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High life

Special qualities

Broadsides from the pirate captain of the Jet Set

2 August 2003

12:00 AM

2 August 2003

12:00 AM

Athens

The city of Pallas Athena is in the midst of a great rebirth, as if Zeus himself had decreed it. Had I not seen it with my own eyes, I would have bet my last euro against Athens meeting the Olympic challenge, and I would have lost. Big time. The place is bustling and busy, sunny as hell but easy on the humidity, and the girls – yes, young Greek women – are suddenly among the most attractive in Europe. I kid you not. Greek girls were always among the sexiest in the world – there was no such thing as a Greek female who was lousy in bed – but they were also quite ugly, short, fat and terribly hairy. Believe it or not, and here Zeus must have pulled quite a trick, they have been transformed overnight, and are now tall, chic, slim, with lovely legs and – hopefully – still great in the sack. (What an irony it would be if the newly beautiful lost their special quality. That’s what I would call a real Greek tragedy.)

My friend Leonidas Goulandris, son of Professor Yohannes Goulandris of Heidelberg university, and not to be confused with his namesake uncle, the symbolic and religious painter of luminous colours and of material contempt, Leonidas Goulandris, insists that Greek girls are as horny as they are because of the steady diet of sugarless baklava, pistachios and retsina. I ain’t so sure. I think it’s the climate. No sooner had I landed, I was taking precautions against prostate cancer non-stop.


Be that as it may, how can one dislike a city where a demonstration takes place daily. The first one I encountered on my way in from the airport were the prostitutes, gathered outside the Interior Ministry screaming abuse against the proposed reforms. Brothels are legal in Athens, and they serve mainly those foreigners who cannot get a piece of arse if their lives depended on it. Greek brothels cannot operate near schools, churches, hospitals, sports centres, playgrounds or parliament, which leaves little room for prostitutes to make an honest living. When I proposed in a column that brothels should relocate inside the vast parliament building – joining the 300 whores already operating there – a Greek politician by the name of Venizelos (no relation to the great man) threatened to sue me personally. (He has not and I have repeated the charge.) One and a half thousand licensed prostitutes working in 220 Athenian brothels pay taxes as well as 280 euros a month for social security. The government is threatening a crackdown after Nordic ministers protested at Greek plans to license more brothels. (Nordic types eat all that crappy fish and can’t stand heterosexual sex.) Kidding aside, brothels are a good thing because they keep the girls away from the pimps. It’s also better and safer to work from a house, and a happy hooker is a good hooker, or so Mimi (big tits) Papandreou tells me.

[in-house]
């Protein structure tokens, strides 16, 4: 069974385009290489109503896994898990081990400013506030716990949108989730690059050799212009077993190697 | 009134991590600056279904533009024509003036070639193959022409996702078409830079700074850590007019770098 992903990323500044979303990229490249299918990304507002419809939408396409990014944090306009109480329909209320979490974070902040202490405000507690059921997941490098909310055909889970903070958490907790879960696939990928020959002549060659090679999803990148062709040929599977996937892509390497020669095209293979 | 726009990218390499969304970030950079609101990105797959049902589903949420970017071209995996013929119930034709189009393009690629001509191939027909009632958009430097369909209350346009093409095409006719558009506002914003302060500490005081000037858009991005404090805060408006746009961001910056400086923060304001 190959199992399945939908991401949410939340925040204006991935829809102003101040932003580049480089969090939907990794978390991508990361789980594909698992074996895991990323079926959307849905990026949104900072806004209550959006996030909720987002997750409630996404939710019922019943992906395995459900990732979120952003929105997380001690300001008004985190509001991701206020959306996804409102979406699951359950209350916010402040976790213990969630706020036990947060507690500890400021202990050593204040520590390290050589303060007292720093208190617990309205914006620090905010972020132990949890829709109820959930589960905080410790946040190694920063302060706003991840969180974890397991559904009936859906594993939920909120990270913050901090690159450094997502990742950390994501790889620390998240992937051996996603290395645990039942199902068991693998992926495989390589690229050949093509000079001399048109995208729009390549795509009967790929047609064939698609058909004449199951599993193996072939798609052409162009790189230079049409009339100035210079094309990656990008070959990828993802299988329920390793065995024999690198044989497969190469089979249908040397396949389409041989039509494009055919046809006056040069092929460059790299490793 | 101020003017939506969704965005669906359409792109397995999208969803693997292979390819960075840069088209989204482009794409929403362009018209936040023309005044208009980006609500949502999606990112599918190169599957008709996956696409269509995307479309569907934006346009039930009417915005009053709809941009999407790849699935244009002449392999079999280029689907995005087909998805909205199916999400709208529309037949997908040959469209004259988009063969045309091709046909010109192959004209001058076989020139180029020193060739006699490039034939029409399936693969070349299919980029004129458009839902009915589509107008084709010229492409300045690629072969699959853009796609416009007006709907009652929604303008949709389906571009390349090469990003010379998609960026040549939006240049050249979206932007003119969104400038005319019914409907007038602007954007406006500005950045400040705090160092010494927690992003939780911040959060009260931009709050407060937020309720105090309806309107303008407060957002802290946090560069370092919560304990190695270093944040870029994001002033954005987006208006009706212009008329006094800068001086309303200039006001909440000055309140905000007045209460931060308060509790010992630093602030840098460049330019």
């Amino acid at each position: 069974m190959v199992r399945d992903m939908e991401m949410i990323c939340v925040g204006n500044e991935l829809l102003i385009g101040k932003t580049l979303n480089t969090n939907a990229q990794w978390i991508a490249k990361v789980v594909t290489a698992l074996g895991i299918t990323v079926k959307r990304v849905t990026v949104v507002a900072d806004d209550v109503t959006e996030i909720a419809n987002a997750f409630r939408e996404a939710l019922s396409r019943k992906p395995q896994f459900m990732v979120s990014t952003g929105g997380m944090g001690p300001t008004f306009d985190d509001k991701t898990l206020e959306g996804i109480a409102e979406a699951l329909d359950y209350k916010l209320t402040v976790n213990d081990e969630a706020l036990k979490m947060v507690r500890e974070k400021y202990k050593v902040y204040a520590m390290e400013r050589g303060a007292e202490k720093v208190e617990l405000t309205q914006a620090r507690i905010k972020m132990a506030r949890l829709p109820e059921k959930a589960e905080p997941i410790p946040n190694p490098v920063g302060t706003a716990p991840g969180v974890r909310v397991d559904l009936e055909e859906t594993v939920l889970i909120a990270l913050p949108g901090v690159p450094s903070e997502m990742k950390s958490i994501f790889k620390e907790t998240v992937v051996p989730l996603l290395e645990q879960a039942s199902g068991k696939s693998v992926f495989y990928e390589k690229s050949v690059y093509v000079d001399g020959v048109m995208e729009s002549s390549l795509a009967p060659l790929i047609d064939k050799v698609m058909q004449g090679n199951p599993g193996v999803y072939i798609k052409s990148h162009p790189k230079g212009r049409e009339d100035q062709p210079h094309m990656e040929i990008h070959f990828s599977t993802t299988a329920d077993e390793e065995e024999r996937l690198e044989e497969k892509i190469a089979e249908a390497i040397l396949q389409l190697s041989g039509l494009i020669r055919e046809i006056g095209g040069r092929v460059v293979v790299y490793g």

And it gets better. No sooner had the girls stopped demonstrating when the cops started their own. The fuzz insists it should work fewer hours and have earlier retirement because its place of work is polluted. I agree. I love Greek cops because they not only have a great sense of humour (when they caught a Moroccan with his pants down trying to bugger a pelican, they administered street justice and a stern lecture rather than wasting the public’s and the court’s time and money; they were also very kind to the pelican who had obviously dodged a bullet) they are also polite and very badly paid. I cheered and chanted with the whores against the prostitutes of parliament, and with the cops. It actually made my day.

As I was on a brief visit, I stayed at the Grande Bretagne, the most historic hotel in Athens. In fact, the hotel’s history is that of the city’s. When it was built, in 1874, Athens had a population of 67,000. (It is now five million.) The GB, as everyone calls it, has often been the hub of the nation’s political fortunes, and in 1944, when the communist guerrillas had overrun the city, the GB and a few blocks around were the only patch of free Greek territory. Many cops and British Tommies gave their lives defending the place. It has now been totally refurbished and is under new management. The staff are among the best I’ve ever encountered, courteous, charming and – yes, once again – good-looking.

I went to the most glamorous outdoor nightclub inside the royal gardens, across from the royal palace, dined outdoors in the Zappeion, all within three minutes’ walking distance from the GB. I met a beautiful girl, Ioanna from Thessaloniki, who spoke to me in the plural, alas, while the DJ was blasting Latin rhythms of the Fifties. (I’m not sure what made me fall in love, the girl or the music.) And throughout my stay I did not meet a single person who was anti the Greek royal family. It seems those against are members of the Fourth Estate and the whores inside the old palace. Zito Hellas!


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